Seeing red — again

Local shred-masters, Red Pens, will drop a fresh EP this Saturday at the Entry

Sally Hedberg

What: Red Pens âÄúLimitationsâÄù EP release show

When: Nov. 6

Where: 7th St. Entry, 701 First Ave.

Cost: $7

 

 

ItâÄôs hard not to love the Minneapolis band, Red Pens. Their landslide victory in last yearâÄôs Picked to Click came for a reason and though their crown has now been passed on to a deserving Pink Mink, Howard Hamilton and Laura Bennett have plenty to be excited about. Like, say, the release of their latest EP, âÄúLimitationsâÄù

The drummer/guitarist duo first caught the attention of Minneapolis with their aggressive yet simplistic, distorted power-rock and electric live sets, an approach to music that, while somewhat prevalent within the Minneapolis scene, isnâÄôt always put in the spotlight. Through their consistent delivery and inherent skill, they gained enough positive reception to win them a coveted Twin Cities award, an achievement thatâÄôs pretty darn commendable coming from a music scene thatâÄôs brimming with talented bands.

More than anything, the award has kept their name floating around the city.

âÄúThe whole Picked to Click thing came as a total surprise,âÄù said guitarist Howard Hamilton. âÄúWe thought thereâÄôd be huge crowds of people at our shows all of a sudden and we were super relieved when it was just like 10 more people.âÄù

âÄúWhat it really did was help us to get a lot of gigs this summer,âÄù added drummer Laura Bennett. âÄúWe didnâÄôt turn anything down.âÄù

The new EP, a collection of six powerful songs, takes it up a notch on the production scale. This time around, the band ditched the house studio and got to work with Minneapolis production wizard Neil Weir at Old Blackberry Way. Weir has worked with bands such as Gospel Gossip, Private Dancer, Vampire Hands, and also his own group, Chambermaids. The result of the new location is undeniable. The collective vibe of the album is more cohesive and while they maintain the rough- riffed splendor that established their initial appeal, there is a newfound musicality that allows the listener to appreciate the actual songwriting. Before, this was often overpowered by noise.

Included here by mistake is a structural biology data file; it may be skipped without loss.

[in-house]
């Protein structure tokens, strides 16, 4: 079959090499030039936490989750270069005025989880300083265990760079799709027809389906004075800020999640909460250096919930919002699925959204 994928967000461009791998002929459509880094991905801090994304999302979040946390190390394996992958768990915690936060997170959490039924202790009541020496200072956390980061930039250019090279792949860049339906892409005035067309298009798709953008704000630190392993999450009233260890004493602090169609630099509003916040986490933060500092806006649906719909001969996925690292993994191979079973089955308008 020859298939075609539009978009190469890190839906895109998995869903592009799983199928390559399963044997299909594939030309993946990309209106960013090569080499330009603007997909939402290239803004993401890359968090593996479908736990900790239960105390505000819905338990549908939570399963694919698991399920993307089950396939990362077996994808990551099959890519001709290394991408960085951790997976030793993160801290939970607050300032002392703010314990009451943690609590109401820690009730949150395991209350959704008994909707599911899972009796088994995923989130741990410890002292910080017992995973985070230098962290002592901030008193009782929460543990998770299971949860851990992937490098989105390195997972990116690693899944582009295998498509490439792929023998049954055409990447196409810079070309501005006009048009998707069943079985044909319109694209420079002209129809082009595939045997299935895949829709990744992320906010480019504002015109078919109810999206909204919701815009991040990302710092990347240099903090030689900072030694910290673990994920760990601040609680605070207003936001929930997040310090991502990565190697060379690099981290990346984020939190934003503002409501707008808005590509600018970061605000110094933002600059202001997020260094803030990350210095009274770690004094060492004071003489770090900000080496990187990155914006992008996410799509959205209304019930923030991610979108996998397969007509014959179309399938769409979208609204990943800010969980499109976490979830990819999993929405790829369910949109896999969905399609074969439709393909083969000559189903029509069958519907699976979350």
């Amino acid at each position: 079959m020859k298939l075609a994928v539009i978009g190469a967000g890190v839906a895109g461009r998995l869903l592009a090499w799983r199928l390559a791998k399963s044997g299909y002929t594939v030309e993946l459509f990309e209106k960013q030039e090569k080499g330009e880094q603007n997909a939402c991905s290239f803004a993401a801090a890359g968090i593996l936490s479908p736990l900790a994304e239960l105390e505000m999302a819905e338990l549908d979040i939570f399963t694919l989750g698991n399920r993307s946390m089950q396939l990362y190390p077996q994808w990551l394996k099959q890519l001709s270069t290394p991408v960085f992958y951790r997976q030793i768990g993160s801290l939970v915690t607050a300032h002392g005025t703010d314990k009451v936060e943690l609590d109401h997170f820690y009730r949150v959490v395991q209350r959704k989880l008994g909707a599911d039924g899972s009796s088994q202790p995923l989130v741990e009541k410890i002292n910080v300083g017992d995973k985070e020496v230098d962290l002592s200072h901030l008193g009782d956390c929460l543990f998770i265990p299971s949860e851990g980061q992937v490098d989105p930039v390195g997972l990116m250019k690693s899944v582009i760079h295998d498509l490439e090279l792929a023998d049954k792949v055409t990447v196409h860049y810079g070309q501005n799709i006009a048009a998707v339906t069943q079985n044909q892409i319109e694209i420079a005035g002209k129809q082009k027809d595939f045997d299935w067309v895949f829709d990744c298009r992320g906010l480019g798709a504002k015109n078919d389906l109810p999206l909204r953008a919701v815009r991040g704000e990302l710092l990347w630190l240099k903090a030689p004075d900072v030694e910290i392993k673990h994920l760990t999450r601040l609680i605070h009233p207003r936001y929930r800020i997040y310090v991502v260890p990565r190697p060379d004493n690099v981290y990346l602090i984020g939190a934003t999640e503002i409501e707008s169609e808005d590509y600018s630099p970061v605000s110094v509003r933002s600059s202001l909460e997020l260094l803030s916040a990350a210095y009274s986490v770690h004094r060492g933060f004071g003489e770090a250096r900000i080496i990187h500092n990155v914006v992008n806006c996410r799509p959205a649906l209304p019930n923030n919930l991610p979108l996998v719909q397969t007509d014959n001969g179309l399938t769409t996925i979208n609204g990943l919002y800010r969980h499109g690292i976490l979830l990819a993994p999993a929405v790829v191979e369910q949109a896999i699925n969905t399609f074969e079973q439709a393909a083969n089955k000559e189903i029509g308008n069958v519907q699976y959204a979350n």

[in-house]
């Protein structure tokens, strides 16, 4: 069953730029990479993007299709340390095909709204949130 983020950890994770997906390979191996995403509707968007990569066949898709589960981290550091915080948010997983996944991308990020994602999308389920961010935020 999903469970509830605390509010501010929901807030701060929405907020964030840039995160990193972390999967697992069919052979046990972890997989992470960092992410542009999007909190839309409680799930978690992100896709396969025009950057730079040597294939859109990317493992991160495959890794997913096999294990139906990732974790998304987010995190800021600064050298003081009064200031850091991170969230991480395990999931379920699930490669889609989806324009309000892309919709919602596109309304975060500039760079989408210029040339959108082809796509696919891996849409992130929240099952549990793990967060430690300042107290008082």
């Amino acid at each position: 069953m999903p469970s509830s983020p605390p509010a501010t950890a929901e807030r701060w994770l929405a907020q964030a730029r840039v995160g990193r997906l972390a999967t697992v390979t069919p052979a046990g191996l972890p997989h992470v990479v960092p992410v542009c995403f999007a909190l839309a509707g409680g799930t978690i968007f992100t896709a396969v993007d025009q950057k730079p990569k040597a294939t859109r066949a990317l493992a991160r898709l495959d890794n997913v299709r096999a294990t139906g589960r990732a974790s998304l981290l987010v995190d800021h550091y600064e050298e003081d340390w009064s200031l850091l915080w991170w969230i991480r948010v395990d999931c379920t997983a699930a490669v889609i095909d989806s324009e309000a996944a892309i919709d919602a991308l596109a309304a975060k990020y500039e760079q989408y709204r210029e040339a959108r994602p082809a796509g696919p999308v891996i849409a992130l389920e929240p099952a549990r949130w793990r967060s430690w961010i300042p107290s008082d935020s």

âÄùI think that we definitely wanted to kick up the fidelity a notch but not too far,âÄù Hamilton said. âÄúWe didnâÄôt want it to sound super slick.âÄù

The Red Pens are loved for their abrasive, feedback-heavy sound, but this EP provides for a more multifaceted listening experience. ItâÄôs not just random noise.

âÄúIt was kind of like we went to this cool school, figured out what we wanted to do and now weâÄôre in college and sort of get more ideas out of ideas weâÄôve already had,âÄù said Bennett.

The ideas are good because âÄúLimitationsâÄù marks a newfound maturity for a group that, for now, is in quite a comfortable position within the local music scene. The future will be telling.

Though the band didnâÄôt feel pressure to impress after their Picked to Click win, they would have had nothing to worry about.

âÄúI donâÄôt think we really felt any pressure because nothing really happened that was mind-blowing from Picked to Click,âÄù Hamilton said. âÄúI just write songs whenever they come out.âÄù

Already, the group is working on a second EP that could be released in the spring, another bullet mark on their list of what theyâÄôd like to achieve this year.

âÄúOur goal is to just kind of survive the winter,âÄù Hamilton said. âÄúWeâÄôre gonna finish this second EP, play a few low-key shows and hopefully weâÄôll have a tour booked for March or April. That seems like a pretty good plan, ya know?âÄù